Hospitals see increase in community benefit
Hospitals are having to cover more of the cost of caring for Medicaid patients, and that growing figure is being increasingly reflected in their community benefit reports.
Community benefit reports are important tools for hospital systems nationwide, as they are useful in proving their worth to the communities they serve and as a defense for their tax-exempt status. Traditionally, hospitals' community benefit totals had largely been comprised of the free care they provided to the uninsured, but the coverage expansion made possible by the Affordable Care Act dramatically reduced those figures.
While many saw an increased number of insured patients access their systems, rarely does the coverage, especially Medicaid, cover the full cost of care. That shortfall is driving the increase in the amount of community benefit they report.
"Is that where we're seeing the biggest bucket? Yes," said Tim Jarm, president and CEO of the Center for Health Affairs, an advocacy group for Northeast Ohio's hospitals. "Because of the expansion of Medicaid, patients who were traditionally self-pay charity care went (to) coverage with Medicaid, of which we're not getting paid cost."
Summa Health System, Cleveland Clinic and University Hospitals all increased their community benefit totals in 2016, according to documents that show the value they report for their contributions to the community.
Akron-based Summa Health System reported a modest increase in its community benefit between 2015 and 2016, moving from $95.9 million to $100.3 million.
University Hospitals and the Cleveland Clinic, however, saw greater community benefit growth of nearly 11% and 17%, respectively. UH reported $304 million and the clinic reported $808.7 million in community benefit.
All three saw double-digit percent increases in their total spend on Medicaid shortfall. Changes in the other buckets of community benefit — education, research, charity care and more — varied by system. Because it a public health system, MetroHealth is not required to report its community benefit totals as the other not-for-profit health systems are.
The Center for Health Affairs, which represents 36 hospitals in nine Northeast Ohio counties, calculated the total community benefit of hospitals in the region as more than $1.5 billion. Medicaid shortfall accounts for about 27% of that, according to numbers from the center.
The state's Medicaid expansion initially contributed to the growth in Medicaid shortfall, said Steve Glass, the clinic's chief financial officer. Now, the biggest driver of that growth is inflation. As costs to provide care climb, the reimbursement rate has been going down, he said. Just last month, the state delayed a proposed rule that would have cut hospital rates by 5%.
"The expansion has not grown over the last year," Glass said. "We saw that several years ago, but now that you have a larger population of individuals that are getting access to their care through Medicaid, it has had a profound impact on the growth in these losses because you have that compounding effect of inflation on expenses, but you're getting cuts."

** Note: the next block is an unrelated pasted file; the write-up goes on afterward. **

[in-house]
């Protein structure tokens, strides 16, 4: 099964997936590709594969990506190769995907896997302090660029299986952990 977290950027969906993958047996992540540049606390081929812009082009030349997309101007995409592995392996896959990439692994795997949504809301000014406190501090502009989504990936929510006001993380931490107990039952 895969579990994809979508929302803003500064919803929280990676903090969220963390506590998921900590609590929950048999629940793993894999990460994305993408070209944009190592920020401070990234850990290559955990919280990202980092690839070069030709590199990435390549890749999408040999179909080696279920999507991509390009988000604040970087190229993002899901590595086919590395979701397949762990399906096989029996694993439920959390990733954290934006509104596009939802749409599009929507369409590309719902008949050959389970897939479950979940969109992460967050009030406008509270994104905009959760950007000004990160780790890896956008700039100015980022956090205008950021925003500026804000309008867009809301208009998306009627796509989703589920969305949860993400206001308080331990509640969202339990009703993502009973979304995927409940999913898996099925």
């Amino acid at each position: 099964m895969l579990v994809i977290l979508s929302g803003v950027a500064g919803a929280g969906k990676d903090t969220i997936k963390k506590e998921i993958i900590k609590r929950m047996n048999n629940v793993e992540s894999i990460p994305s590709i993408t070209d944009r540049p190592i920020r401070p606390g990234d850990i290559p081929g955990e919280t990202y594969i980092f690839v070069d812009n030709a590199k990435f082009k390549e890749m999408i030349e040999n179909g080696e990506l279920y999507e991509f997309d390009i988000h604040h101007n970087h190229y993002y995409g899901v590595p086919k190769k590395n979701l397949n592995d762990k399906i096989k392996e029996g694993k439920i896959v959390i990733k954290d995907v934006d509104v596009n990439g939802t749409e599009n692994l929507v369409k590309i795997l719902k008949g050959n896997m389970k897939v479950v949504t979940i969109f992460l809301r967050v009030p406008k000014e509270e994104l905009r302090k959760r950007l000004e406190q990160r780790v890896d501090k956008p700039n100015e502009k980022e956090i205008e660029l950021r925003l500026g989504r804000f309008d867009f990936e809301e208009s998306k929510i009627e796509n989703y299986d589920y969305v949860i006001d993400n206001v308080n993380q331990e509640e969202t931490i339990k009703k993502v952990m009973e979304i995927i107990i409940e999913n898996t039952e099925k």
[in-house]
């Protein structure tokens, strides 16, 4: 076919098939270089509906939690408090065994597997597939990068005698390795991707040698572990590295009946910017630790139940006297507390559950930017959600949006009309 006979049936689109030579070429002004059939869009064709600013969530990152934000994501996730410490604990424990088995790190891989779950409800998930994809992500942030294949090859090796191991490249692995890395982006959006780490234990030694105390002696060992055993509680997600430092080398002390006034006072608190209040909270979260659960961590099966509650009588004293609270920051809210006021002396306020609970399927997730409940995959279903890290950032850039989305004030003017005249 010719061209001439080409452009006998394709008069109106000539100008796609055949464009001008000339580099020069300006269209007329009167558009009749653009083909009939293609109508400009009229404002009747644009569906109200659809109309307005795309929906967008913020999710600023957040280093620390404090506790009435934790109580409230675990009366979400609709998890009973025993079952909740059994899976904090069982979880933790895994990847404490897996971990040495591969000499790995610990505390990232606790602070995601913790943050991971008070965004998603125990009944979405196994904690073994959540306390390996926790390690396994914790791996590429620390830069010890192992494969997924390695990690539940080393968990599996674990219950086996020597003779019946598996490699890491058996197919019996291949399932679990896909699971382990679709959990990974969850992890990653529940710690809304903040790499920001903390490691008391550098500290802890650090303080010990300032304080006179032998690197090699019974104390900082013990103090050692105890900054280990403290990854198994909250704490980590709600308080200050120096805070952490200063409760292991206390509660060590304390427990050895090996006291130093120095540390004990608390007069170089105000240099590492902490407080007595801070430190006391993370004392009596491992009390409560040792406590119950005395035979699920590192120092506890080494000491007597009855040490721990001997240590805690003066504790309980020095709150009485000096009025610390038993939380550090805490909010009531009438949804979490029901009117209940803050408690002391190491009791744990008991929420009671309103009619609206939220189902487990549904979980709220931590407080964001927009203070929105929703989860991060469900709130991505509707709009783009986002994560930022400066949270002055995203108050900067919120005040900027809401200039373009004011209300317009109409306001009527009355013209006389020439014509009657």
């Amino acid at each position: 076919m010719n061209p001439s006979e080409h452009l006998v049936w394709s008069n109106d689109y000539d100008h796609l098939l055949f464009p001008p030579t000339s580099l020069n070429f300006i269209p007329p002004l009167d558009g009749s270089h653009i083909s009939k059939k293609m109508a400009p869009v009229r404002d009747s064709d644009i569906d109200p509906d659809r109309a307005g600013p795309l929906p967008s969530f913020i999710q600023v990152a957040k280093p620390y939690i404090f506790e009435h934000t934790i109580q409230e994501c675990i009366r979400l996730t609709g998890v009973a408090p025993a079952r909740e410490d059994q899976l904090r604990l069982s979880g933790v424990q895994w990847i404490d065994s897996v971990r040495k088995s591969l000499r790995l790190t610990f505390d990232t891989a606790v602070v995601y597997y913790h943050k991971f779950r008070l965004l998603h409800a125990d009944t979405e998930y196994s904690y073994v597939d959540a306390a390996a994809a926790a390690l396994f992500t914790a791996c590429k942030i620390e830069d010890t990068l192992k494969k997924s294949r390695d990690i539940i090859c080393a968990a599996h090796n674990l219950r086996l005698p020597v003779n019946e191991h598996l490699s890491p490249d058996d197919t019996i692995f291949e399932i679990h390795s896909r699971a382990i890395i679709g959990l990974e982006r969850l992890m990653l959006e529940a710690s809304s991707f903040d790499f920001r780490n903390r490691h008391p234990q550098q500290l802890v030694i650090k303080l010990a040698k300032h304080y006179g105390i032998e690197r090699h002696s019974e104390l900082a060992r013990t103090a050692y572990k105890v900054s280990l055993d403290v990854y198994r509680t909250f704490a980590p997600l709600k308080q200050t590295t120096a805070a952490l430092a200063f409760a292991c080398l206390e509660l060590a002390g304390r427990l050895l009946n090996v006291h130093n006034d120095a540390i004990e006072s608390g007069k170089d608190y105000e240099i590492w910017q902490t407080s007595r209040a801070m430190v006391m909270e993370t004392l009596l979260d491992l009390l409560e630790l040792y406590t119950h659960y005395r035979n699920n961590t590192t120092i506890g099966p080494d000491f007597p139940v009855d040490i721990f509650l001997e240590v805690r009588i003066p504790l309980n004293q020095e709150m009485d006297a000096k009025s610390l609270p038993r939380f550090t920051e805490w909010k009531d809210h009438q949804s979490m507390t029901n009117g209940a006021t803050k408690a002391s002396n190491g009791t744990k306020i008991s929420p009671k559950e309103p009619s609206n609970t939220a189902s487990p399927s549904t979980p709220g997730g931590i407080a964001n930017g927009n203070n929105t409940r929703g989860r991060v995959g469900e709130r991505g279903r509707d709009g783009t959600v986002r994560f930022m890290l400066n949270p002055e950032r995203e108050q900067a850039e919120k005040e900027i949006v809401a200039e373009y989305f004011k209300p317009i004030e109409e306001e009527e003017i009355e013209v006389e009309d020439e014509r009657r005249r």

While it's great that Medicaid patients have access to care that hospitals are able to provide, Glass said that "unfortunately," hospitals across Ohio lose money on Medicaid patients that come in for services.
The clinic's Medicaid shortfall grew by 35% between 2015 and 2016.
The Medicaid population is a "tougher, tougher population," said Dr. Cliff Deveny, interim CEO of Summa Health. They tend to use services more, often require readmission and access emergency rooms more regularly, he said. Summa's Medicaid shortfall totals increased by more than 40% between 2015 and 2016.
The payer mix, which is heavily Medicare and Medicaid patients, has also attributed to Medicaid shortfall's growing portion of community benefit.
Summa is continuing to right-size the organization, control expenses and improve operating performance, Deveny said, "because we can't always go back to the well and ask for more. We understand the governor's position, we understand where the state's at from a revenue standpoint is that they've got limited resources. So we've got accountability to be good stewards of the resources that we get and that we're provided to take care of this population."
The opioid epidemic has also helped drive up the Medicaid shortfall amount, he said.
Heidi Gartland, vice president of government and community relations for University Hospitals, agreed, noting that the crisis has driven more patients to come seek care.
UH's Medicaid shortfall grew by more than 24% between 2015 and 2016.
The region's infant mortality rate is also contributing to the rise, as babies born too early and too sick can be costly to care for, she said. To help address this, UH has a program that connects pregnant women and new mothers to resources. Programs like this, Gartland said, are important pieces of the community benefit.
"We really see this $304 million of investment as investment into the future of the health and wellness," she said. "We really want to keep people as healthy as they can so it's not about provision of care. It's more about the provision of trying to really invest in population health and community health and wellness."
Glass said that depending on Medicaid policy decisions, he expects to see the Medicaid shortfall bucket of community benefit continue to increase.
"As long as these Medicaid programs are in place in their current form, I expect to see the losses continue to grow," he said, "because we really are not seeing any signs of getting increases from the state in the rates that we get paid for Medicaid."
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